Investor Relations

CAQ Releases Guide to Reviewing Auditors

There continues to be interest from investors, regulators, and others regarding how audit committees perform their responsibilities, says the CAQ.
Vincent RyanApril 2, 2019

How much of a role do companies play in ensuring the quality of external audits? A big one, according to the Center for Audit Quality.

The public advocacy organization on Tuesday released its updated external auditor assessment tool, which was last published in 2017.

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In the intro to the 32-page document, the CAQ makes clear that “audit committees should regularly evaluate the external auditor … in order to make an informed recommendation to the board whether to retain the [audit firm].” An assessment should be conducted “at least annually,” according to the CAQ.

The evaluation should encompass the following:

  • quality of services and sufficiency of resources provided by the engagement team
  • quality of services and sufficiency of resources provided by the audit firm
  • quality of communication and interaction with the external auditor
  • auditor independence, objectivity, and professional skepticism

The tool provides 20 or so sample questions in each of those areas.

For example, in the section on communication and interaction with the external auditor, the CAQ suggests asking the following about candor:

“In executive sessions, did the external auditor discuss sensitive issues candidly and professionally, such as any concerns about management’s reporting processes; internal control over financial reporting (e.g., management review controls); or the quality of the company’s financial management team?”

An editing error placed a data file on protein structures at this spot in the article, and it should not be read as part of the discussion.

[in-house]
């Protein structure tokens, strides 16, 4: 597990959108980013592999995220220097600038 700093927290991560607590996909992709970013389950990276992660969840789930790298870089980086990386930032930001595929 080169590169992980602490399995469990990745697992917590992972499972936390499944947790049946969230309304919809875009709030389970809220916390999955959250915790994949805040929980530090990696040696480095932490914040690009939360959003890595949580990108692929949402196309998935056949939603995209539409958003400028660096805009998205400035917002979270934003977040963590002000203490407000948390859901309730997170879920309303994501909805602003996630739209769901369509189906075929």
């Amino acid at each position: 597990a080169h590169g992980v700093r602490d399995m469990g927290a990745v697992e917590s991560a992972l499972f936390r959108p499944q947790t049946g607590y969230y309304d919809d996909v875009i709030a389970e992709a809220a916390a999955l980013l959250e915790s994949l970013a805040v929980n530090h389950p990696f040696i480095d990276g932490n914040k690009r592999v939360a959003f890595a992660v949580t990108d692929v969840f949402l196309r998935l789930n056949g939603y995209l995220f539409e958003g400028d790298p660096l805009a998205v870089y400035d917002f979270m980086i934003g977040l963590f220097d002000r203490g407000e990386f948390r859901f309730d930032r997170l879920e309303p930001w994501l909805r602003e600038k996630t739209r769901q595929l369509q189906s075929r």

The CAQ also recommends the audit committee ask if “the lead audit engagement partner promptly alerted the audit committee if he or she did not receive sufficient cooperation from management including management in other jurisdictions.”

Given recent PCAOB rules providing for greater transparency to investors, media, and other stakeholders, the CAQ emphasizes that “the quality of communication between the external auditor and the audit committee is increasingly important as audit committee members or management may be asked questions about the audit process.”

Regarding the auditor assessment, even though the audit committee is in charge, the CAQ says it should collect observations about the external auditor from others within the company, including management and internal audit.

However, particularly with regard to management, “audit committees should be alert to whether management displays a strong preference for or a strong opposition to retaining the external auditor—and follow up as appropriate to understand the reasons.”

Finally, the CAQ recommends the audit committee consider advising shareholders that it performs an annual evaluation of the auditor. “The audit committee … should consider explaining its process, the scope of the assessment, and factors considered in selecting or recommending the audit firm or assessing its performance.”